Influence by Robert B. Ciadini is about how to get people to say YES and behind the HOW of getting the results you desire. Understanding the psychology behind tactics like free samples, social acceptance, positioning yourself as an expert and the scarcity tactic will help put you in a position to influence.

The Psychology of Persuasion can be broken down into 6 basic categories:

1. Consistency – We have a deep desire to remain consistent with what we have already done. We behave consistent with our commitment or earlier decision and convince ourselves that we have made the right choice. Consistency is valued and adaptive. We associate a high degree of consistency with personal and intellectual strength. Consistency is also associated with logic, rationality, stability and honesty.

2. Reciprocation – We have the need to repay when one person provides something to us. There is a general distaste for those who take, so we go to great lengths to repay. Free samples and gifts engage the reciprocity rule.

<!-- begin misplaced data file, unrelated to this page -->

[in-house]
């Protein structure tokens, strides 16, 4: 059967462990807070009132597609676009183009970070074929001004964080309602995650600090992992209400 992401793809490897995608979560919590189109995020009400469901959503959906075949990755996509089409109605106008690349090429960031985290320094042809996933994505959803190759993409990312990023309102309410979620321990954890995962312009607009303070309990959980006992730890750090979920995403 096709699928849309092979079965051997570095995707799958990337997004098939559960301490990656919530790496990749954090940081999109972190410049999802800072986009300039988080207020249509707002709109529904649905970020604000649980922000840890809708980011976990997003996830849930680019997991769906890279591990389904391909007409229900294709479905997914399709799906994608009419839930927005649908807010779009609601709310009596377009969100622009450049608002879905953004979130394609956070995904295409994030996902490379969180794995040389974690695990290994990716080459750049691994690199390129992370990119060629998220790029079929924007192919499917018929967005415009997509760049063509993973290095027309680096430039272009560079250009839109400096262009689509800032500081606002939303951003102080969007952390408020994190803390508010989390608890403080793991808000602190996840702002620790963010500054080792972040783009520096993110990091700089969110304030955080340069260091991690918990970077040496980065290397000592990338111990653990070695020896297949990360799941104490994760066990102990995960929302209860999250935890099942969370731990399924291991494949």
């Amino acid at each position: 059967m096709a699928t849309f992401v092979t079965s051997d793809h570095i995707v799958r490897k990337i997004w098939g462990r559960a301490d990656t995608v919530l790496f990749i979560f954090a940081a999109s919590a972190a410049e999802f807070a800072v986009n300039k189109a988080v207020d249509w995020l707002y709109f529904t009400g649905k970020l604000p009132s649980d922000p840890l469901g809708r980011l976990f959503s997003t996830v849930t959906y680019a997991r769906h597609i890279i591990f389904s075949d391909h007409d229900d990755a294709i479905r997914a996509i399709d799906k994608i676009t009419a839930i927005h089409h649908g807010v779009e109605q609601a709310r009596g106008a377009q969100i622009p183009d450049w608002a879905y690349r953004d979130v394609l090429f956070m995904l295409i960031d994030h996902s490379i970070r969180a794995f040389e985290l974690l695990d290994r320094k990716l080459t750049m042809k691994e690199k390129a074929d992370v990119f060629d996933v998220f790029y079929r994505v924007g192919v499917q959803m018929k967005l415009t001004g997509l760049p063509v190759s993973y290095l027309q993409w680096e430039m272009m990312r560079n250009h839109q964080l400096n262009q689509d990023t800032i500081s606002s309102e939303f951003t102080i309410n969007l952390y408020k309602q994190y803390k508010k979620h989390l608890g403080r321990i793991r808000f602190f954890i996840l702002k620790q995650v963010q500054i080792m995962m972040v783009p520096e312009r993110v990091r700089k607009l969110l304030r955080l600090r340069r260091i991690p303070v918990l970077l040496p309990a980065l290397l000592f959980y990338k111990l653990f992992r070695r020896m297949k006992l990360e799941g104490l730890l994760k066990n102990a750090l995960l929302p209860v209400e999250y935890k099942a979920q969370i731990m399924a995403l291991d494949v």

3. Social Proof – When others are doing it, the actions are more appropriate. We use social proof for convenient shortcuts on how to behave.

4. Authority – Obedience to authority is mostly rewarding, we recognized authority should be followed. We see authority with superior knowledge and judgments.

5. Liking – We are more likely to say yes to the request of someone we know and like. The idea that someone likes us, can be an effective device for return liking and willing compliance. We are suckers for flattery and believe praise!

6. Scarcity – The idea of potential loss plays a large role in human decision making. People are more motivated by the thought of losing something, than gaining something of equal value. Scarcity is a source of power, we use an items availability to help us quickly decide its quality. We assign positive qualities to the item to justify the desire.

You can use these categories of the psychology of persuasion to both influence people and avoid unwanted influence. We normally do not fully analyze a situation before making a decision, but focus on a single feature. Stop and consider how external and irrelevant evidence is effecting your decision.